Aaron Smith, founder and chief executive of KX Group

Start-up to $12m in six years: Aaron Smith on sourcing capital from family

Sam McKeith

It’s risky launching a start-up. And it’s extra risky when you’re doing it with funds sourced from friends and family.

Aaron Smith knows this first hand.

The founder and chief executive of KX Group started the fitness company in 2010. Since then, the firm has gone from strength to strength and now comprises over 30 studios across Australia, with an annual turnover of more than $12 million.

But rewind six years, and Smith was a 26 year old with no business experience kicking off his start-up after five years of globetrotting.

In need of capital, Smith turned to the one person he knew would back him - his dad, who guaranteed a $120,000 bank loan to get a studio off the ground.

Six years later, and helming a rapidly expanding enterprise, it’s no surprise Smith tells ShortPress he made the right call to lean on his father for start-up capital.

He also has a few words of advice for those mulling a similar move, with a big one being to present a solid business case, like you would to any other investor.

"My old man was always in business himself so he was positive about it - he knew owning a business was the fastest way to get ahead."

“I made sure I had a business plan and everything written up for him,” Smith says.

“My old man was always in business himself so he was positive about it - he knew owning a business was the fastest way to get ahead.

“He saw as well that he could guide me and advise me along the way … and a lot of his advice was needed in the early stages.”

Having his family taking a gamble on his venture was also a high-stakes way to boost motivation, Smith says.

In his case, Smith’s family put a family property up as security for the initial business loan, which acted as a big daily motivator for success.

"In the back of my mind, every single day when I got up the fear of failure was there but the option not to fail was really, really powerful..."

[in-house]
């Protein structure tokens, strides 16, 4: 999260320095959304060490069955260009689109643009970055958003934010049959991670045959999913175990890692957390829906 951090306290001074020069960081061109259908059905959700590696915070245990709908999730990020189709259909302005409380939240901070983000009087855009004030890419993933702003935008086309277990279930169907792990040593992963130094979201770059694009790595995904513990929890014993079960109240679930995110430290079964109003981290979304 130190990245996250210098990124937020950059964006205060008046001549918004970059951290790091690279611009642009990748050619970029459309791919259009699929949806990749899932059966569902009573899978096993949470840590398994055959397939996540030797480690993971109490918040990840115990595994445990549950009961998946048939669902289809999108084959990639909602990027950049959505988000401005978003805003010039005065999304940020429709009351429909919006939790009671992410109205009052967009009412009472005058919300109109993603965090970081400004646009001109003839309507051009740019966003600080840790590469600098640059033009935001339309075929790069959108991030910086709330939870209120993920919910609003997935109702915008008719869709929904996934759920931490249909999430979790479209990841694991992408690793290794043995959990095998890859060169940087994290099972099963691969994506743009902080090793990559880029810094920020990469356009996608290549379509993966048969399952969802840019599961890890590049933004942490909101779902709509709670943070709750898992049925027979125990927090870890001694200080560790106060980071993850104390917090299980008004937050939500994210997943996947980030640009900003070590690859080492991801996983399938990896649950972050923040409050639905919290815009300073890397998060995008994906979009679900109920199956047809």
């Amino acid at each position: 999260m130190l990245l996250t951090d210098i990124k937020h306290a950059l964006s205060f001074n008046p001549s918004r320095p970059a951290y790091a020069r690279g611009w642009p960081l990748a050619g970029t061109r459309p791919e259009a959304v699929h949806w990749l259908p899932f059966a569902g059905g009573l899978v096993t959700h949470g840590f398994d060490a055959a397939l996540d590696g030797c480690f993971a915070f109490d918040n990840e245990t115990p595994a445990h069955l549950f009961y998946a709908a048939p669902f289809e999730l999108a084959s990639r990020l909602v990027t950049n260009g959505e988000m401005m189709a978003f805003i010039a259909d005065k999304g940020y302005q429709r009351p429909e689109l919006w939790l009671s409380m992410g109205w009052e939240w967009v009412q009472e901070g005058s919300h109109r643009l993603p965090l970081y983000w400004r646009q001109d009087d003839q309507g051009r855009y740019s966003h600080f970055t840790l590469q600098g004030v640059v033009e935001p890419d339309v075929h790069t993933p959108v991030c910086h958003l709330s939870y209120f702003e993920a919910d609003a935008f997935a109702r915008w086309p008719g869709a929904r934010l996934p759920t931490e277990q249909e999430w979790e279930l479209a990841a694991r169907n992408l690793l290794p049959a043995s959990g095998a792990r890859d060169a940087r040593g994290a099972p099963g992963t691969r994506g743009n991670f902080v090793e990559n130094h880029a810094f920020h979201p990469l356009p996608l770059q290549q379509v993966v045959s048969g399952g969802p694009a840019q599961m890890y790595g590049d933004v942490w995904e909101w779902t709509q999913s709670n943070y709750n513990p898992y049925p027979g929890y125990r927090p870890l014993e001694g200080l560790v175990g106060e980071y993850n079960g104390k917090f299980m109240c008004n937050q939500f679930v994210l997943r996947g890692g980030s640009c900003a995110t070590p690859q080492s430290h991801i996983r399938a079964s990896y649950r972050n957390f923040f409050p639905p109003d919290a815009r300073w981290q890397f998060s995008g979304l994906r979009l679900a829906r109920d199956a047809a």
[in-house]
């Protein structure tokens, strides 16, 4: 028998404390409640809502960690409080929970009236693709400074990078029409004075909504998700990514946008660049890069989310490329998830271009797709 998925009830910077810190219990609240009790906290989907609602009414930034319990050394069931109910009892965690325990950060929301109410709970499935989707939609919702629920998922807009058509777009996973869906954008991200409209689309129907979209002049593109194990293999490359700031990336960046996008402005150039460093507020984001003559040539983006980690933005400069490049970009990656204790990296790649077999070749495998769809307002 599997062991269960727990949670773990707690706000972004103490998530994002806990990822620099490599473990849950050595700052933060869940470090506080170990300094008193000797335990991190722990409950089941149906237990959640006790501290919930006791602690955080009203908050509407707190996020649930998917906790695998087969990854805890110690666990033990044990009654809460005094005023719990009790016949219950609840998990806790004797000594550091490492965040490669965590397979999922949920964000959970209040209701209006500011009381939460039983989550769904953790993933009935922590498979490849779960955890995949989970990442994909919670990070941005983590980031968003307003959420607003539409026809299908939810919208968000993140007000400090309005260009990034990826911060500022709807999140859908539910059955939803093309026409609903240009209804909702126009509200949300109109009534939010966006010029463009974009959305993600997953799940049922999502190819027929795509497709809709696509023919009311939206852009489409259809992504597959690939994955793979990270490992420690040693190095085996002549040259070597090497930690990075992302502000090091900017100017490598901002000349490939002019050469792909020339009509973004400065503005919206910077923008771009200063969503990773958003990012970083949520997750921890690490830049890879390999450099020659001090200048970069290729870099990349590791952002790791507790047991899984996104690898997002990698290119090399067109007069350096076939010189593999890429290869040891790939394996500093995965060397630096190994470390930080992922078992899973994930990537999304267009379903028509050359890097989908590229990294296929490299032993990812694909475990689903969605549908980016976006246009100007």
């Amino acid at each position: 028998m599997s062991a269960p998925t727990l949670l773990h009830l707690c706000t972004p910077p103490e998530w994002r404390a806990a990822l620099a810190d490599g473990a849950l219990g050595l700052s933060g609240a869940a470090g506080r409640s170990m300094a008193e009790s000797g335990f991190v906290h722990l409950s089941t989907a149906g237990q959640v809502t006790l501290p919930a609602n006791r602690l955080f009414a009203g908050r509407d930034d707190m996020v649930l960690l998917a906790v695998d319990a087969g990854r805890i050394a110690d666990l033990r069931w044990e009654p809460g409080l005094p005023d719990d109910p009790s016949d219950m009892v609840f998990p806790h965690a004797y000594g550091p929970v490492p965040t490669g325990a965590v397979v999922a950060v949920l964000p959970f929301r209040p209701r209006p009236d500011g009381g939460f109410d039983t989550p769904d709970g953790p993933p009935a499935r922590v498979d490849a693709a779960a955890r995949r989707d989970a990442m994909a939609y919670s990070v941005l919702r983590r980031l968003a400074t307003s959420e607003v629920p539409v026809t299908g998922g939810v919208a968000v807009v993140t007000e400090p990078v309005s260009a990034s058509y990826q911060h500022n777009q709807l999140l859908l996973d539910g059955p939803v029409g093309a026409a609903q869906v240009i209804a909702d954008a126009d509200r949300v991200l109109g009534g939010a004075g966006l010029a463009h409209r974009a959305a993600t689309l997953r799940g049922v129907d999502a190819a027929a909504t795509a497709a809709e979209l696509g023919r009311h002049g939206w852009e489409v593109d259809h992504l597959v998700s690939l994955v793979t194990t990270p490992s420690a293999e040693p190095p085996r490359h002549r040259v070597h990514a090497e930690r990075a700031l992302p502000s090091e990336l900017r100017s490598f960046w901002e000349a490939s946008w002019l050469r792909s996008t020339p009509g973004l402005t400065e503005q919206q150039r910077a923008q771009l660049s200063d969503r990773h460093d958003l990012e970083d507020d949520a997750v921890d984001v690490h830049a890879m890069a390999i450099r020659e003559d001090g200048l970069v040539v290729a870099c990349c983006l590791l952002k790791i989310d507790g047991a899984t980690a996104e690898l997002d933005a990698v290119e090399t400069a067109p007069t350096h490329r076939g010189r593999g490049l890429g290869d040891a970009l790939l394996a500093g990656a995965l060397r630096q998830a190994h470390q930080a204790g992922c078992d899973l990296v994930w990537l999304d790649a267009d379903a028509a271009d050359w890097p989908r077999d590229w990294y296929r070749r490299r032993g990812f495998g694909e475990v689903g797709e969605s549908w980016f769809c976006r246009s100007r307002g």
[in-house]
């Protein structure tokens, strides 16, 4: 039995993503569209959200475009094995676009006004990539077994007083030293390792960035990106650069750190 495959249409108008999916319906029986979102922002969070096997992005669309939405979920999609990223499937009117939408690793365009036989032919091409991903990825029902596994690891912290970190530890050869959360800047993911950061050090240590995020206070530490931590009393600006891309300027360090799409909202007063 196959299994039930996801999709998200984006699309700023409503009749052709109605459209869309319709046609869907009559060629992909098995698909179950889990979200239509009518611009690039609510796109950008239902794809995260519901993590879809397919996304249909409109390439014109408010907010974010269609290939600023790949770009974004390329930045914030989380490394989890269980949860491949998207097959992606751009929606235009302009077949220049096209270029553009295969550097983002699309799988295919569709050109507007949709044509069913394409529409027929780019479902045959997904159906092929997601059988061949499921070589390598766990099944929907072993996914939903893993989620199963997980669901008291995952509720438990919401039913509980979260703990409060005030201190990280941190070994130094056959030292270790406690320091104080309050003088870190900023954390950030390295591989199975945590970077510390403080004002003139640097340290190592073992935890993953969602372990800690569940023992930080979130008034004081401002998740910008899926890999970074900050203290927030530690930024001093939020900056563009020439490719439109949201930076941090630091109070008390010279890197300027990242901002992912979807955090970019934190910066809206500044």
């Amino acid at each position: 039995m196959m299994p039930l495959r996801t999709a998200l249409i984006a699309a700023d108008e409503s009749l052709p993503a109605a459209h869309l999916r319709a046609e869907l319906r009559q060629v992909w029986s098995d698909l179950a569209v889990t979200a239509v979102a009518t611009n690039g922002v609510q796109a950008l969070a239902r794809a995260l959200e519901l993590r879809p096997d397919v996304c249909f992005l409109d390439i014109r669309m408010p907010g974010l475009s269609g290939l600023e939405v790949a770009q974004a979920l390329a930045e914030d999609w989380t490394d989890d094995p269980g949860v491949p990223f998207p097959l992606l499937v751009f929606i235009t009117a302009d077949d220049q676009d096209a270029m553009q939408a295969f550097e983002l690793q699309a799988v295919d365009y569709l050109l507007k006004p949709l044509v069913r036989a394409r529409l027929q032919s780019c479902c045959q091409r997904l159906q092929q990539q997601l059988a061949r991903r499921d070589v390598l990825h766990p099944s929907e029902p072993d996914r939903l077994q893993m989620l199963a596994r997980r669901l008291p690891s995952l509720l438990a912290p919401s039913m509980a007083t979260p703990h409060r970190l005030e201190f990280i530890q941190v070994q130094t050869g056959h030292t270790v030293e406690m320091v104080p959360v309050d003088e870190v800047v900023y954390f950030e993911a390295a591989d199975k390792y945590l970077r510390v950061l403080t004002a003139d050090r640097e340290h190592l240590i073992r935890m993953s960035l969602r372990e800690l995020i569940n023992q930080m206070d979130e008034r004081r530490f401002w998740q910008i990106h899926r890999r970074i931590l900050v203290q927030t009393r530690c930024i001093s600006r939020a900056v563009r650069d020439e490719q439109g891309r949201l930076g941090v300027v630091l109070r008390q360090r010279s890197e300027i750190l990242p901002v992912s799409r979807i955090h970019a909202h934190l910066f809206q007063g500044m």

“In the back of my mind, every single day when I got up the fear of failure was there but the option not to fail was really, really powerful because I didn’t want to disappoint dad,” says Smith.

“I didn’t want him to potentially take over my loan, and it was pretty stressful in the early days because of that.”

With strong emotions in play, Smith says it could be tempting for loved ones or friends to stump up cash more easily than regular investors.

He said that’s what made it was so important to be “really solid” on his idea before he took it to a close connection.

“It needs to be a pretty sure thing for you to go to a loved one or parent because they’ve worked hard their whole life for what they have,” he says.

Sam McKeith

Sam McKeith is Sydney-based media professional. He has contributed to many leading publications including The Huffington Post, The Australian Financial Review, The Australian and BRW Magazine. He was previously a senior reporter at the Australian Associated Press where he covered national affairs.

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Budding entrepreneur looking for tips and tricks on starting up? Check out ShortPress' guides on crowdsourcingattracting investment and growing a start-up, and boosting your bottom line. And if you're still in need of more inspiration, learn how these three Aussie entrepreneurs founded their start-ups in three different ways.

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